No doubt every auto maker does the above to some extent. Do some do more than Toyota? Without the benefit of hindsight, should we expect Toyota to have done more testing than it did? I personally have no idea. I strongly suspect that even a thorough testing regimen might have failed to discover the problem with the pedal assembly, and that just about any other auto maker could have ended up where Toyota is now.
The floormats, on the other hand, are one of those things engineers might not have considered since they often assume that the vehicle will be operated as intended, and that operator error is not their problem. We’re used to this from the Germans. Apparently it affects Japanese and American engineers as well.
Moving on…once production starts a few hundred “pilot” cars are distributed to employees to drive and note any problems. This brings up the third piece of the puzzle: the amount of time the car must be tested before the problem occurs. This clearly isn’t a problem that happens every time the car is driven, or even during the first 10,000 miles.
During development, only a small number of prototypes are driven more than a few thousand miles. And hardly any of the pilot build cars accumulate more than a few thousand miles before being sold to dealers as “executive demos.” Compressed development schedules play a role. Led by Toyota, auto makers spend far fewer months developing a car than they used to. This translates to less time for a problem to appear during prototype testing.
Put all of the pieces together, and any problem that strikes a very small percentage of cars only after these cars have been on the road for a while is not likely to be discovered during the car’s development.
Of course, there could yet be a smoking gun: it could turn out that someone did notice the unintended acceleration problem within Toyota, and they either decided not to pursue it or tried to pursue it and were blocked by others within the company. But there’s no hint of this yet.
Move beyond product development and Toyota becomes more culpable. The pedal recall includes one five-year-old model, the 2005 Avalon. Some reported cases include 2005 Camrys (though these aren’t included in the pedal recall). Even if a problem that affects a small percentage of cars didn’t pop up during development, it clearly started popping up once hundreds of thousands of cars were in customers’ hands. Dealers must have been aware of multiple cases of unintended acceleration by 2007 or 2008, and perhaps even back in 2005.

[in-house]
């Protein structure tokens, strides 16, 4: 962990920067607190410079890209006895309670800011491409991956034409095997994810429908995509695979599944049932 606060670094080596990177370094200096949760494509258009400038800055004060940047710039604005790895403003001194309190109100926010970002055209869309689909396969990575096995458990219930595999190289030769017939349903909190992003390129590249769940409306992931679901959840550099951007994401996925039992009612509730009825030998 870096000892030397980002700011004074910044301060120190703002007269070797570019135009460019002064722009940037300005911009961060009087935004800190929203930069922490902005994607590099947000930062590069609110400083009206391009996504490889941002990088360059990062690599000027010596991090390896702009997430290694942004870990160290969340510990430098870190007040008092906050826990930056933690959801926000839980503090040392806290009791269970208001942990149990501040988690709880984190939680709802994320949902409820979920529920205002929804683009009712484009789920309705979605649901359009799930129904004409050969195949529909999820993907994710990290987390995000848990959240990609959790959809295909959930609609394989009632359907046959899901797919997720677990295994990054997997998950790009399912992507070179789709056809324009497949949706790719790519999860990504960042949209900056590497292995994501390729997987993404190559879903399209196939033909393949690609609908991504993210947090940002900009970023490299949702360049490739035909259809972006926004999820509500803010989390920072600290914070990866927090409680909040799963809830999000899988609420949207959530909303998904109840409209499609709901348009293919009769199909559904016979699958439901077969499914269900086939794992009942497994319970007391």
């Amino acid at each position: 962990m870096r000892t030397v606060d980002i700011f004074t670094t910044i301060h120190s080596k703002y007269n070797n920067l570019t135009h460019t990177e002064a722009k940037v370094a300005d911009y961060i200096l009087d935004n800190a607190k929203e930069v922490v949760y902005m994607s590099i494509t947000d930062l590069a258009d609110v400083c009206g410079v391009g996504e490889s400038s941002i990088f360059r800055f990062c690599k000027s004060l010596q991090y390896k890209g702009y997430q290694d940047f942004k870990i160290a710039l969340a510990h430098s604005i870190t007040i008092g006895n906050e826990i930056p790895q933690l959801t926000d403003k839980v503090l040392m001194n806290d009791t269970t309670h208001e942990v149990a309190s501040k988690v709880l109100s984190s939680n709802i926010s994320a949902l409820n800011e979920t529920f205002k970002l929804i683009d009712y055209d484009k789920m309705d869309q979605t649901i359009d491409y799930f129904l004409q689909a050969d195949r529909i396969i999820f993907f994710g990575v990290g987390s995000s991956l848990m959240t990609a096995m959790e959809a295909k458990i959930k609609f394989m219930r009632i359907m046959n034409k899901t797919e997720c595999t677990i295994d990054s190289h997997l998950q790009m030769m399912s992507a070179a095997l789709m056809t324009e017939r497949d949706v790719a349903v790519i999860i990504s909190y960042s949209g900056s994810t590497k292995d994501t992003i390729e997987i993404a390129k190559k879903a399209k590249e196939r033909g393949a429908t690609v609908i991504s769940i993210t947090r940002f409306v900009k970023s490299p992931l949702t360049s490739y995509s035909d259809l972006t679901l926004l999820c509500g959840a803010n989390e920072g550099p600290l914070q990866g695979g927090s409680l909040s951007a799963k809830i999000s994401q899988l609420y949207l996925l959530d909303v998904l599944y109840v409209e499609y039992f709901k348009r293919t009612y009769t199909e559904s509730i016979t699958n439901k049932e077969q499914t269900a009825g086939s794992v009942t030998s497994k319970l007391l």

What system does Toyota have in place to learn of the problems car owners are experiencing and rapidly develop engineering fixes for them? Judging from responses to TrueDelta’s Car Reliability Survey, Toyota generally does a good job identifying and fixing common problems early in a model’s run. Which is why Toyotas generally continue to perform well in reliability surveys. Common problems are caught and fixed. In this sense, Toyota has not lost control of its quality control.
But the system failed in this case—which notably does not involve a common problem. Why? Does Toyota’s system focus much less attention on rare problems, even if they can result in fatal accidents? Does it track cars less closely after the first year or two of ownership? Either of these could be a contributing factor. But is anyone asking these questions?
These aren’t only questions for Toyota. All car makers should take Toyota’s current predicament as a wakeup call to improve their systems for learning of the rare but potentially fatal problems car owners are experiencing, thoroughly researching these problems, then fixing them.
Michael Karesh owns and operates TrueDelta, an online provider of auto pricing and reliability data.